Beyond the free three months of Just Dance Unlimited and the portability option though, there aren’t really any real added incentives or extras in the Switch version of Just Dance 2017. It’s still functional and still fun to play with a group of friends, or even by yourself if you enjoy dance-related exercise, but even as one of the better recent games in the series, Just Dance 2017 doesn’t have any real surprises as far as its gameplay goes. For what it’s worth though, this is an even better way to get a party going during the Switch’s launch window than 1-2-Switch, so I suppose the brilliant simplicity of Ubisoft’s Just Dance formula even managed to beat Nintendo at their own game in this case.
Just Dance 2017 is probably your best current party game option on the Nintendo Switch for much of its launch window, noticeably outclassing Nintendo’s own 1-2-Switch in terms of challenges, extras and lasting value, even if it will probably be outperformed as a party gaming favourite by fellow re-release, Mario Kart 8 Deluxe in just a few weeks, let alone the inevitable Just Dance 2018 that’s no doubt releasing this Fall. If you already bought Just Dance 2017 on one of its many other platforms, the belated Switch release doesn’t provide any real reason to double-dip, unless you think you’ll constantly need the ability to start a dance party while traveling at any point.
If nothing else though, the Switch version of Just Dance 2017 is arguably the game’s most recommendable version in many respects, since it’s easily the most convenient to play, putting aside the fact that you’ll still need at least a Joy-Con in your hands as you boogie down. Even if someone else is hosting a party and not you however, the portability of the Switch means that you can easily set the game up at their place and get a dance session started, which is something that the other versions of Just Dance 2017 don’t effectively offer you, not without lugging your whole full-sized console there and back anyway. Even with successive Just Dance games inevitably on the way on an annual basis, Just Dance 2017’s Switch version also confirms a really bright future for the series on Nintendo’s latest platform, where it seems especially at home, even more so than it does on the original Wii.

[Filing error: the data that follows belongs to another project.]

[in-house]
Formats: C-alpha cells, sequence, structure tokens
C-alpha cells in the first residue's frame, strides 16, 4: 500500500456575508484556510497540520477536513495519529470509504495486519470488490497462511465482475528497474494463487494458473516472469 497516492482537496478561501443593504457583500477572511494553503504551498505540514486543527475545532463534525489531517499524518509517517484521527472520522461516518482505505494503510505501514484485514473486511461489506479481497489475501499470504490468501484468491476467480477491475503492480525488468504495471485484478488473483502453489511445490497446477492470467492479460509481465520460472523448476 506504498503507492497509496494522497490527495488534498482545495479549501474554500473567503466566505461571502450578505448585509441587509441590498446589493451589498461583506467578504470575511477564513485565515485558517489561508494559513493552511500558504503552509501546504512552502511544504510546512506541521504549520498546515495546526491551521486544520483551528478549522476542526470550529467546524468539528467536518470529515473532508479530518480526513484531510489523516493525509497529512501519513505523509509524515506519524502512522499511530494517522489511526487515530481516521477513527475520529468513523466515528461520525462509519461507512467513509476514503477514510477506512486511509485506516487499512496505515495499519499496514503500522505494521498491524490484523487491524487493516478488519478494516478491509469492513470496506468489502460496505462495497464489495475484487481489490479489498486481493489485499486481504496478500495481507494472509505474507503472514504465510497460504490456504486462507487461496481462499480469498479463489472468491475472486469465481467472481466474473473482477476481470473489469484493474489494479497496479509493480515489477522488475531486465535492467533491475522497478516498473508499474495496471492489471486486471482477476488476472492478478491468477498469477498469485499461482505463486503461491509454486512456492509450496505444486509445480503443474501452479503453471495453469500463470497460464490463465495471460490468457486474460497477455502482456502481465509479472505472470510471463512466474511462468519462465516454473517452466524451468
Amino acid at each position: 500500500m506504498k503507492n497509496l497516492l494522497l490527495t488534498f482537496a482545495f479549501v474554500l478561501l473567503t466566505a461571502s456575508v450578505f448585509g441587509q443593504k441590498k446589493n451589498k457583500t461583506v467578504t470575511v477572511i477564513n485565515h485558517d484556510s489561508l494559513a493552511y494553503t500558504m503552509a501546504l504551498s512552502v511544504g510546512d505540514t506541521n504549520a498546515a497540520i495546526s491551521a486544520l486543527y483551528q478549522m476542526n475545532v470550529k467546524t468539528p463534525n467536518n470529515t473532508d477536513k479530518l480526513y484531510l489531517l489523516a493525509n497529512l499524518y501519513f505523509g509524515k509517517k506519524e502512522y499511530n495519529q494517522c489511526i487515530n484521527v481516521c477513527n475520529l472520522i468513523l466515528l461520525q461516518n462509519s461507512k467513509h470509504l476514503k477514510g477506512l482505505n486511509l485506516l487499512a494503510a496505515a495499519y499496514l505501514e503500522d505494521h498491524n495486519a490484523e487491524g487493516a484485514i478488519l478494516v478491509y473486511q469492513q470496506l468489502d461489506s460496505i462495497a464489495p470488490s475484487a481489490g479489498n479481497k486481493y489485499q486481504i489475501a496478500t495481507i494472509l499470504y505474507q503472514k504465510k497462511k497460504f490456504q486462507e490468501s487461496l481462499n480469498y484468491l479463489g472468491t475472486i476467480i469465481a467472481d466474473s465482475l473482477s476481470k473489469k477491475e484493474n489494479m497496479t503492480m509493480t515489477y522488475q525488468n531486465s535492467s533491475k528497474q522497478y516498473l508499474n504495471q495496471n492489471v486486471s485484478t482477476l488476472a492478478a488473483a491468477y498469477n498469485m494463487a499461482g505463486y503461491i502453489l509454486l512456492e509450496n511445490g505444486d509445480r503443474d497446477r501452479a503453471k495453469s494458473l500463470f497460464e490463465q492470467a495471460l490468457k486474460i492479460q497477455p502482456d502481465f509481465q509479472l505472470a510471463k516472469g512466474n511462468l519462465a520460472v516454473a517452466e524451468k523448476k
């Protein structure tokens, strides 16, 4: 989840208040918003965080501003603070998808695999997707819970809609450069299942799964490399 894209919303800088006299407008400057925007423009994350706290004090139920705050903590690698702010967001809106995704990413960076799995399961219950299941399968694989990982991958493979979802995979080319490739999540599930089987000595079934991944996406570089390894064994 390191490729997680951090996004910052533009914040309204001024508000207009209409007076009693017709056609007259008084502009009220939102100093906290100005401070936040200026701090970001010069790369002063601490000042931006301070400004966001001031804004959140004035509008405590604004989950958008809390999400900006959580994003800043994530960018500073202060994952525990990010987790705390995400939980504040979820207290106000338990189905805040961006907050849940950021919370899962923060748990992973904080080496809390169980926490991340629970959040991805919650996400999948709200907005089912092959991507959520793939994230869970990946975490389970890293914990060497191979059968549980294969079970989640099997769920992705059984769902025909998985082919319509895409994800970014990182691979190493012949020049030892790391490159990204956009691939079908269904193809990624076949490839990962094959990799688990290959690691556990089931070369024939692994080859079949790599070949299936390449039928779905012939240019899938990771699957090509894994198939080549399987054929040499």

Still, this is nonetheless ultimately a Just Dance game, so you have to be actively signing up for the attraction to dancing with yourself and/or friends, which is really the first and only question that you need to ask yourself when considering purchasing this game, for Switch or otherwise. It’s worth noting that Just Dance 2017 is one of the series’ better games, having an especially strong soundtrack selection and plenty of unlockable rewards and score-chasing to accomplish, but that still won’t mean much to you if you refuse to dance.
If you are a Just Dance fan that was holding out and hoping that the Switch version would be the best version of Just Dance 2017 in the end, then good news, it largely is, so you might as well dive in now. If you have yet to try Just Dance and may be interested in the series, well, no time like the present too, especially since your new Nintendo Switch console isn’t going to be offering you many substantial gaming options for the next little while.
- Regular Just Dance formula works as well as ever in its latest incarnation
- Especially good soundtrack in the 2017 edition, particularly when you add Just Dance Unlimited
- The portability option and out-of-the-box Joy-Cons make the Switch version extra convenient
- If you don't like dancing, there's nothing for you here
- No real bonuses or extra incentives for people who already bought another version
- Just Dance Machine mode doesn't add much of note